Since FAA certificated pilots are currently prohibited from commercially doing flight instruction of drones,  how do individuals or businesses get practical flight instruction? Are they expected to just go out and fly at some uninhabited baseball field and learn by trial and error (crash)? There is only one FAA approved flight school for drones in the US and the rest are just all illegally operating.


Jonathan Rupprecht

Mr. Rupprecht is an aviation attorney who focuses on drones. Read more about his background as a commercial pilot, flight instructor, Embry-Riddle Aeronautical University grad, and legal author. He has had media appearances on Forbes, Newsweek, Politico, NPR, Marketwatch, The Independent, Motherboard, and other sources. Feel free to send Jonathan a message here.

Nope to Flying Near the Pope

Quick Summary of How to Check for TFR’s.

  • Check to see if there is a TFR in effect for your area by going to www.tfr.faa.gov, using www.airmap.io, or calling 1800-WX-BRIEF.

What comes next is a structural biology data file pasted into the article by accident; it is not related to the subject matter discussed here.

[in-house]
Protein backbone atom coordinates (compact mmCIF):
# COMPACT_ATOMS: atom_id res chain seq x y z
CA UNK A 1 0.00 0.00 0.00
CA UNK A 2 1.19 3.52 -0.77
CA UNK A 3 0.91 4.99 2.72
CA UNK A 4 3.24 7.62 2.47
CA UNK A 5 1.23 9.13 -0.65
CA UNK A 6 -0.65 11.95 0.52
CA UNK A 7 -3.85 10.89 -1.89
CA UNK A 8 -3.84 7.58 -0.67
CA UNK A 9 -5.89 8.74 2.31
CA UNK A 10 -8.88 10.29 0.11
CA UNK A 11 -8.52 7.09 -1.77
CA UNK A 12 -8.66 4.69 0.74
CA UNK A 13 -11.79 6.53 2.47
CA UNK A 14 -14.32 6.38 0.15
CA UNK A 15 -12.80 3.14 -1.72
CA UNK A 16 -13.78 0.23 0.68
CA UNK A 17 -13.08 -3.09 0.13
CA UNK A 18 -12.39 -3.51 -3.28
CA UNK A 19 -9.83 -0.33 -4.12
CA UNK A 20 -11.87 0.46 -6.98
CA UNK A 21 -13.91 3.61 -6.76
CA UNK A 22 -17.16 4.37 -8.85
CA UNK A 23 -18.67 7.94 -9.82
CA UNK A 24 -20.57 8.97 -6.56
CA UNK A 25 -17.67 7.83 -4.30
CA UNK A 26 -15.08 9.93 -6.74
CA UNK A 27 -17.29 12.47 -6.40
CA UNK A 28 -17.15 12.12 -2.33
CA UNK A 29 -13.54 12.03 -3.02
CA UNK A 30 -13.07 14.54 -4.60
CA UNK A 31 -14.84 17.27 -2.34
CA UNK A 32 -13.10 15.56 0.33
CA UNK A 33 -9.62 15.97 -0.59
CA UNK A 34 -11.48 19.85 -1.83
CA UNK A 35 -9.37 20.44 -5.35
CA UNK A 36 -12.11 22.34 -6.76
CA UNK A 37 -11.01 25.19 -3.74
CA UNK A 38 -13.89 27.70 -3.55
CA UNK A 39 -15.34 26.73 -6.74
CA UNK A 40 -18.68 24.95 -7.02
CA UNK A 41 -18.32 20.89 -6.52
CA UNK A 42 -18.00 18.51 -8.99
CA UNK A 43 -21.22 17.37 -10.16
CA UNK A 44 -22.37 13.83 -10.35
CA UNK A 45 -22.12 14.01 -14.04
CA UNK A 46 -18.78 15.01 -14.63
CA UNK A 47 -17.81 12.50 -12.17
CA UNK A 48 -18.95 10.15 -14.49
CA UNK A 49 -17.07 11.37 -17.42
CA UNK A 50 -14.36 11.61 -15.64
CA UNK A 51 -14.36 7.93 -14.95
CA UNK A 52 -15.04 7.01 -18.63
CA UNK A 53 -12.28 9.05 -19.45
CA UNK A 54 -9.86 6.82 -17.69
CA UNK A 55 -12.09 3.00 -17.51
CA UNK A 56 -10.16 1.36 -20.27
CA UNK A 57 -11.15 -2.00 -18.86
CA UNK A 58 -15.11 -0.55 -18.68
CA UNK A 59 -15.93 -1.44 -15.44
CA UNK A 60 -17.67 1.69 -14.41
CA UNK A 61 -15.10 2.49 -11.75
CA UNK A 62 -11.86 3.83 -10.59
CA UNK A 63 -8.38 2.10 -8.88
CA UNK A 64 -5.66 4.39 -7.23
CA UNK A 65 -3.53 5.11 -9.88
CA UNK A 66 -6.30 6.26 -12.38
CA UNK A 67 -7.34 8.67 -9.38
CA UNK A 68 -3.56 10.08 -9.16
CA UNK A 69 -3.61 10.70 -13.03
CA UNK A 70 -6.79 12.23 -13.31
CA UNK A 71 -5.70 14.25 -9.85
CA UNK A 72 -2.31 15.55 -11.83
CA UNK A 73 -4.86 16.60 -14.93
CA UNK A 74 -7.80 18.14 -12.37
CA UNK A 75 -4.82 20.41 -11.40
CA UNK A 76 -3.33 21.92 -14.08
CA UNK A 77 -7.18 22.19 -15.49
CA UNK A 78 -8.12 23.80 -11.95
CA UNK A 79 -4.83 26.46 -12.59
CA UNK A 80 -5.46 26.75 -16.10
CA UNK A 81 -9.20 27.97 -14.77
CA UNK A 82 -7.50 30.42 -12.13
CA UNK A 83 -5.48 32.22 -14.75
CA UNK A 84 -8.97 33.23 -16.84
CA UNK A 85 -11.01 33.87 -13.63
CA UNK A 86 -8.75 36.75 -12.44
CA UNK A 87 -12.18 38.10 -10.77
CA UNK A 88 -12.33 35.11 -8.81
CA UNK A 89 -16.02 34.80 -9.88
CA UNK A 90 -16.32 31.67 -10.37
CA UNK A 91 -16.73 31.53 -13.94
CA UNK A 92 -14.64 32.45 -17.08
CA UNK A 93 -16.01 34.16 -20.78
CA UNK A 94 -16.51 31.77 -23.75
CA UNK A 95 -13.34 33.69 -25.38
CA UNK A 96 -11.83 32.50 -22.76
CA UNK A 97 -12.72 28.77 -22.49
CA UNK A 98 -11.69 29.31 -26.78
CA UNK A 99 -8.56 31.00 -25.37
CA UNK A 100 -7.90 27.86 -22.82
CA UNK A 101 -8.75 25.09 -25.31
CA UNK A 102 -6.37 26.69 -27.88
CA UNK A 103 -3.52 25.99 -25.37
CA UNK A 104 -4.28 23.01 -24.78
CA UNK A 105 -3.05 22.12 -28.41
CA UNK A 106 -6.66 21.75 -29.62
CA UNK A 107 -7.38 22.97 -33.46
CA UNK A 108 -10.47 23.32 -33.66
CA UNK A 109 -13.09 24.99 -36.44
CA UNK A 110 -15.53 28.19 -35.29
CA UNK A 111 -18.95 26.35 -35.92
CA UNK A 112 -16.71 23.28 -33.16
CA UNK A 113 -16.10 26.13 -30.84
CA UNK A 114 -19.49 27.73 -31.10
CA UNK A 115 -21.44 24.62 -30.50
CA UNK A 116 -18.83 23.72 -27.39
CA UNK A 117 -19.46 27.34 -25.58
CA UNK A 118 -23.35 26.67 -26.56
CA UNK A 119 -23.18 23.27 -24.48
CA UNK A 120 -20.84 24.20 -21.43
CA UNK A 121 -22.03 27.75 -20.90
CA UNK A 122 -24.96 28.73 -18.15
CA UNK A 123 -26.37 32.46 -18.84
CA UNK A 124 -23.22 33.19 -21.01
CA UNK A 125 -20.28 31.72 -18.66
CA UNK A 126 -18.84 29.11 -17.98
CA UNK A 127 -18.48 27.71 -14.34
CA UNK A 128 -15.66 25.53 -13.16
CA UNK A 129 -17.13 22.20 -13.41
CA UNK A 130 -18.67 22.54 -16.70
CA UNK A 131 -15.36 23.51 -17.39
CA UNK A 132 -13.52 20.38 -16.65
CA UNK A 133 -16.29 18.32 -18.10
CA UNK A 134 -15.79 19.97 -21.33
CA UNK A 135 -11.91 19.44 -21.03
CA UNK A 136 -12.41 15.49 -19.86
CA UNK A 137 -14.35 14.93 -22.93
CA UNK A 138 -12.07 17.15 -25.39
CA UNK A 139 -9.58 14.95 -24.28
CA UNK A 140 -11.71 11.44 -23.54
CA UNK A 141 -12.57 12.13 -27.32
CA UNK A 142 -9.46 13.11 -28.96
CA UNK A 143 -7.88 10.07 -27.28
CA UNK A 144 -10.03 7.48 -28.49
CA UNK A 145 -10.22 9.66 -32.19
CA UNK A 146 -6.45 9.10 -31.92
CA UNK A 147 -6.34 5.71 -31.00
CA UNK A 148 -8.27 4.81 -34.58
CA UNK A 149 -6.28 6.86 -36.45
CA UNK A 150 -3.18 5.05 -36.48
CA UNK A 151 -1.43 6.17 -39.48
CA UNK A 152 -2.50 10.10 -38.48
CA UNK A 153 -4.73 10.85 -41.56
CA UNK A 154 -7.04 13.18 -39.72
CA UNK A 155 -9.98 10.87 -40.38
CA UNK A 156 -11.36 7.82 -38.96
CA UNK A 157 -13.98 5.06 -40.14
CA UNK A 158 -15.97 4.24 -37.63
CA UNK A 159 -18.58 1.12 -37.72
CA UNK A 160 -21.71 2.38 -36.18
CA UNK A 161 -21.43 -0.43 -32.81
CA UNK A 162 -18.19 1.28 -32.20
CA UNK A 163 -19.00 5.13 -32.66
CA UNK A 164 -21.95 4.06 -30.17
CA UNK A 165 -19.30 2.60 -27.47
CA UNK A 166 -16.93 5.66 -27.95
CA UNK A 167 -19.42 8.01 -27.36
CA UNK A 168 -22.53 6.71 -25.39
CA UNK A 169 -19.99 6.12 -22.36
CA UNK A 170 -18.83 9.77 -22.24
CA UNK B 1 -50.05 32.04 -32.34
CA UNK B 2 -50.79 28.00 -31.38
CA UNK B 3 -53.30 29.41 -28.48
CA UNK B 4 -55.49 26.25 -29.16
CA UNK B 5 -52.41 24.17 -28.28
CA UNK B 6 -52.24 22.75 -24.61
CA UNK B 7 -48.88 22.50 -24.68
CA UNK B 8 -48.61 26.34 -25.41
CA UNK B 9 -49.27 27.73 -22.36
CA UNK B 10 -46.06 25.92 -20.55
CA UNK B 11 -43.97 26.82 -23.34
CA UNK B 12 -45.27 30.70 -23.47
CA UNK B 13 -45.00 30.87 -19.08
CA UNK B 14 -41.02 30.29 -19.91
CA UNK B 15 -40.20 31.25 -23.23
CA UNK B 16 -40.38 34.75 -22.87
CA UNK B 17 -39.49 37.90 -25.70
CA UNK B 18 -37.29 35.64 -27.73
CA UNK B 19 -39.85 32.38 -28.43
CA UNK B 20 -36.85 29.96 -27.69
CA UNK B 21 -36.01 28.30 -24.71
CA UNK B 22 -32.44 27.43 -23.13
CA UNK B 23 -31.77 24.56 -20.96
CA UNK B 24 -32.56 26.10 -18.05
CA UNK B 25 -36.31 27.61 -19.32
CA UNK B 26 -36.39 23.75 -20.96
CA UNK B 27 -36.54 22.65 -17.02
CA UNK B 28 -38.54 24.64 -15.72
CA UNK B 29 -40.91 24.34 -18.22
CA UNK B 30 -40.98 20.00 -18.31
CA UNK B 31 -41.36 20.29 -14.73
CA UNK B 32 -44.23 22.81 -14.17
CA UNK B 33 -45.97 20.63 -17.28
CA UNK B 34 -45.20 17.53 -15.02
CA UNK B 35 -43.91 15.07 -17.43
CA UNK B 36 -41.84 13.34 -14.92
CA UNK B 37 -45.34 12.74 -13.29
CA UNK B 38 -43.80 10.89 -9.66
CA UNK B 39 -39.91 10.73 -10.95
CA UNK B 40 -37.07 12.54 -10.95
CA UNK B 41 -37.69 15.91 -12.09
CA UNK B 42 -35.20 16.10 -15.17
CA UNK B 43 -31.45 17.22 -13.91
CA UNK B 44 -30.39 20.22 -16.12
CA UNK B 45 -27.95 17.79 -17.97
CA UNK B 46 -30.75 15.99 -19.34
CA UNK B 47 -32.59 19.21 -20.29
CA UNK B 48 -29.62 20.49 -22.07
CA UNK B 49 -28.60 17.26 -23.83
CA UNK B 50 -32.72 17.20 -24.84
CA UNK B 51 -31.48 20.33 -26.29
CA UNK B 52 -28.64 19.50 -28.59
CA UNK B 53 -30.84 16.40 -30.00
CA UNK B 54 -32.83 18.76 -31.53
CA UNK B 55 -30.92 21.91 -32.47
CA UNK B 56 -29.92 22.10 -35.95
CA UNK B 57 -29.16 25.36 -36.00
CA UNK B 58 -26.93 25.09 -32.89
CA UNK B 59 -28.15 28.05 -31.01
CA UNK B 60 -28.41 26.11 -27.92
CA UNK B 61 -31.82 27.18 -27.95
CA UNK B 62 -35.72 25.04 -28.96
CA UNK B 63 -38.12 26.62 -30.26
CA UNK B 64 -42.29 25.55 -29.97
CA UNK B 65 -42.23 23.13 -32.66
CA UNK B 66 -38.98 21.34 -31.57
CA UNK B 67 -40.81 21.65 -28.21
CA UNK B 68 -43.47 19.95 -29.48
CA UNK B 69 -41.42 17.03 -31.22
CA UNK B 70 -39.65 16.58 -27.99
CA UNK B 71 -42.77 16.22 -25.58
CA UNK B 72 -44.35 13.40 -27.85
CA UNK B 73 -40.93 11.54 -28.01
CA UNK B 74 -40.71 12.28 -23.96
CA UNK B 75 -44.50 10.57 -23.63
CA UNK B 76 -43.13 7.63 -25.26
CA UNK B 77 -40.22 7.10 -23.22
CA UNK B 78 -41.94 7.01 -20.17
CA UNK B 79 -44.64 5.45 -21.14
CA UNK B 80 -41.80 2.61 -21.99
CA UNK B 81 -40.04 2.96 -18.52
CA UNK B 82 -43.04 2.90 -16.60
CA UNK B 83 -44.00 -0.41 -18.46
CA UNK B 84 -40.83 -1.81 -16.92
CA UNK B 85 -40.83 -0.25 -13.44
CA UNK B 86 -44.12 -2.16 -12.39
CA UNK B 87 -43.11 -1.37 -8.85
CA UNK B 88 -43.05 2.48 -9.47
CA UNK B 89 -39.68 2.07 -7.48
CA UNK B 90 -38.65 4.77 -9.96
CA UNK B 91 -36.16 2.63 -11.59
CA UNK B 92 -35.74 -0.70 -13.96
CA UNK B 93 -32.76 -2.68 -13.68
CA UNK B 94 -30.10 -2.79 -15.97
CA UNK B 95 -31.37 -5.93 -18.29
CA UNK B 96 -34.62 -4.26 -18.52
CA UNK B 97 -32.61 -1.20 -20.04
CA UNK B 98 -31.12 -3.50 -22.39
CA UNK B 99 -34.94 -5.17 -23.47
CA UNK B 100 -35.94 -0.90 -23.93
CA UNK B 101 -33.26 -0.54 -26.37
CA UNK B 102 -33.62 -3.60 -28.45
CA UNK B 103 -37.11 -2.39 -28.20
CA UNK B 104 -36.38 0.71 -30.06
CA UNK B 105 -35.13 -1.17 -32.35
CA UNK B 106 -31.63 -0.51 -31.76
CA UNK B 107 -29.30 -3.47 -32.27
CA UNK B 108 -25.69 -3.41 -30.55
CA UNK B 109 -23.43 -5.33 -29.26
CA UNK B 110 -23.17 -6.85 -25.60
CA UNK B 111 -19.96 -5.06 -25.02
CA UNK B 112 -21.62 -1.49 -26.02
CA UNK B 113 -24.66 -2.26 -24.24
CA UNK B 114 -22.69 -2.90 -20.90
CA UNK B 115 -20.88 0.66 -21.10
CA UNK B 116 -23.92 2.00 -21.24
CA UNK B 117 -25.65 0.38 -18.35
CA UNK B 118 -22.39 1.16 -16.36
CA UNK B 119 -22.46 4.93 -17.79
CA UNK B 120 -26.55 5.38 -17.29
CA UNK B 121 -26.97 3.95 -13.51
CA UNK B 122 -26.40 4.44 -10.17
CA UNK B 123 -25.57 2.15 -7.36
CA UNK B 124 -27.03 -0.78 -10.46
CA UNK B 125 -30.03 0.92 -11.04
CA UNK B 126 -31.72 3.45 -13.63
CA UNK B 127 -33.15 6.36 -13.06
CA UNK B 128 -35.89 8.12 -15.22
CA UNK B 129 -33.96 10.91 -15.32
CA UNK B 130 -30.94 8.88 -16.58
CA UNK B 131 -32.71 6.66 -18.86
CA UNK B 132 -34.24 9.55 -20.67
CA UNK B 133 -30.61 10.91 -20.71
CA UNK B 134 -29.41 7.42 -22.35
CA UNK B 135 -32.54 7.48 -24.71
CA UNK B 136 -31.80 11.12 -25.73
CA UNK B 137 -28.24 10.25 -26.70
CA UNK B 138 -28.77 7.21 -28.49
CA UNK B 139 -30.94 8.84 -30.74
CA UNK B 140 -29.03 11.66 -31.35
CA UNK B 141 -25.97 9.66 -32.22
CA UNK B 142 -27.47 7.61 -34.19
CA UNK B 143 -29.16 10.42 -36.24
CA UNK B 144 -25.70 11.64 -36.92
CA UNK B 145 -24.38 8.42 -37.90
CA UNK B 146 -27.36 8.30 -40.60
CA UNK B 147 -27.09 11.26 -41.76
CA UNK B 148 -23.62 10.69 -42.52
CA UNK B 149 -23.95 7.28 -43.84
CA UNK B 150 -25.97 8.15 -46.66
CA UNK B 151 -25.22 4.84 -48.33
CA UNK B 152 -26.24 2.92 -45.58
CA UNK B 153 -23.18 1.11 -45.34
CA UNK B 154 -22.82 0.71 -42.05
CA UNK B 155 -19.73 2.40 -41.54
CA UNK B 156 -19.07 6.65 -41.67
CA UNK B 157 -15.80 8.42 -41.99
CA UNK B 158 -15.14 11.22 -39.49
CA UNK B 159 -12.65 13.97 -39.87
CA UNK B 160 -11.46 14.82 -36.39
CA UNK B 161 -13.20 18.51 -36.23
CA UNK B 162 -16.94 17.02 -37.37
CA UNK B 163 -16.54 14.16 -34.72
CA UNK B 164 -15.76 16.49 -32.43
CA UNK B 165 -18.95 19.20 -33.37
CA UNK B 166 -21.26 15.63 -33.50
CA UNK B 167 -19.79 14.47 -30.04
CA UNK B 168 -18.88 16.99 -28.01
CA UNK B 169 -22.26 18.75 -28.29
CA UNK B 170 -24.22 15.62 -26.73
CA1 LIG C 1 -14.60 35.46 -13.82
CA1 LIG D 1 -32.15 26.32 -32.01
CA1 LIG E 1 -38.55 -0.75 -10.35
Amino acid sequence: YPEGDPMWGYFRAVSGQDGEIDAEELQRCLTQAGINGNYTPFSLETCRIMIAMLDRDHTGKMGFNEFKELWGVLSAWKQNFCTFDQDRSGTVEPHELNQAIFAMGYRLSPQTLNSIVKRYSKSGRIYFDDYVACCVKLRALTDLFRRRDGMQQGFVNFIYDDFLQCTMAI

• If there is a TFR in your area, find out WHEN it starts and when it ends.

The FAA says you cannot fly near the Pope. How does the FAA let people know about this?

The FAA issues a notice to airman (NOTAM) alerting the public of a temporary flight restriction (TFR). You can view them on this website.  http://tfr.faa.gov/tfr2/list.html  You can select your state and see what is active or what is going to become active.

no drones sign

no drones

What is a TFR?

The FAA defines a TFR as “a regulatory action issued via the U.S. Notice to Airmen (NOTAM) system to restrict certain aircraft from operating within a defined area, on a temporary basis, to protect persons or property in the air or on the ground.” There are different types of TFR’s and they are listed out in the Federal Aviation Regulations (FAR’s).

  1. Section 91.137, Temporary Flight Restrictions in the Vicinity of Disaster/Hazard Areas;
  2. Section 91.138, Temporary Flight Restrictions in National Disaster Areas in the State of Hawaii;
  3. Section 91.139, Emergency Air Traffic Rules;
  4. Section 91.141, Flight Restrictions in the Proximity of the Presidential and Other Parties;